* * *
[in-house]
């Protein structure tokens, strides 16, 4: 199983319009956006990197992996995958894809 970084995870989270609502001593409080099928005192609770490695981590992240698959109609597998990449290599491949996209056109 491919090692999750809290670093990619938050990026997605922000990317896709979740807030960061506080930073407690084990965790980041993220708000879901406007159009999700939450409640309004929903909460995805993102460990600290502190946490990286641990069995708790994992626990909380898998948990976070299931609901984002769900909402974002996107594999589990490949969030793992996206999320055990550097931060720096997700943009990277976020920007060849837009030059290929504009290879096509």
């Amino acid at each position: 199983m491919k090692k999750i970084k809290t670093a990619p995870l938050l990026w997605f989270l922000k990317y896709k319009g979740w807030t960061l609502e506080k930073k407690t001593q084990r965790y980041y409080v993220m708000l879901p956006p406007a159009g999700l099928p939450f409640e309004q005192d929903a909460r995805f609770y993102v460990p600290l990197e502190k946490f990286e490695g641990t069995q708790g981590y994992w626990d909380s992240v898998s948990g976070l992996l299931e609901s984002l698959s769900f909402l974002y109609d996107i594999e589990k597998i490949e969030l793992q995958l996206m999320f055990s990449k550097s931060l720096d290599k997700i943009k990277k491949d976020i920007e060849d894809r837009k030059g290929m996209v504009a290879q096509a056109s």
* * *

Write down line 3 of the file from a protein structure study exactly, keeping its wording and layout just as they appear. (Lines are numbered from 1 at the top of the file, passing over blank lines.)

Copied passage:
């Amino acid at each position: 199983m491919k090692k999750i970084k809290t670093a990619p995870l938050l990026w997605f989270l922000k990317y896709k319009g979740w807030t960061l609502e506080k930073k407690t001593q084990r965790y980041y409080v993220m708000l879901p956006p406007a159009g999700l099928p939450f409640e309004q005192d929903a909460r995805f609770y993102v460990p600290l990197e502190k946490f990286e490695g641990t069995q708790g981590y994992w626990d909380s992240v898998s948990g976070l992996l299931e609901s984002l698959s769900f909402l974002y109609d996107i594999e589990k597998i490949e969030l793992q995958l996206m999320f055990s990449k550097s931060l720096d290599k997700i943009k990277k491949d976020i920007e060849d894809r837009k030059g290929m996209v504009a290879q096509a056109s």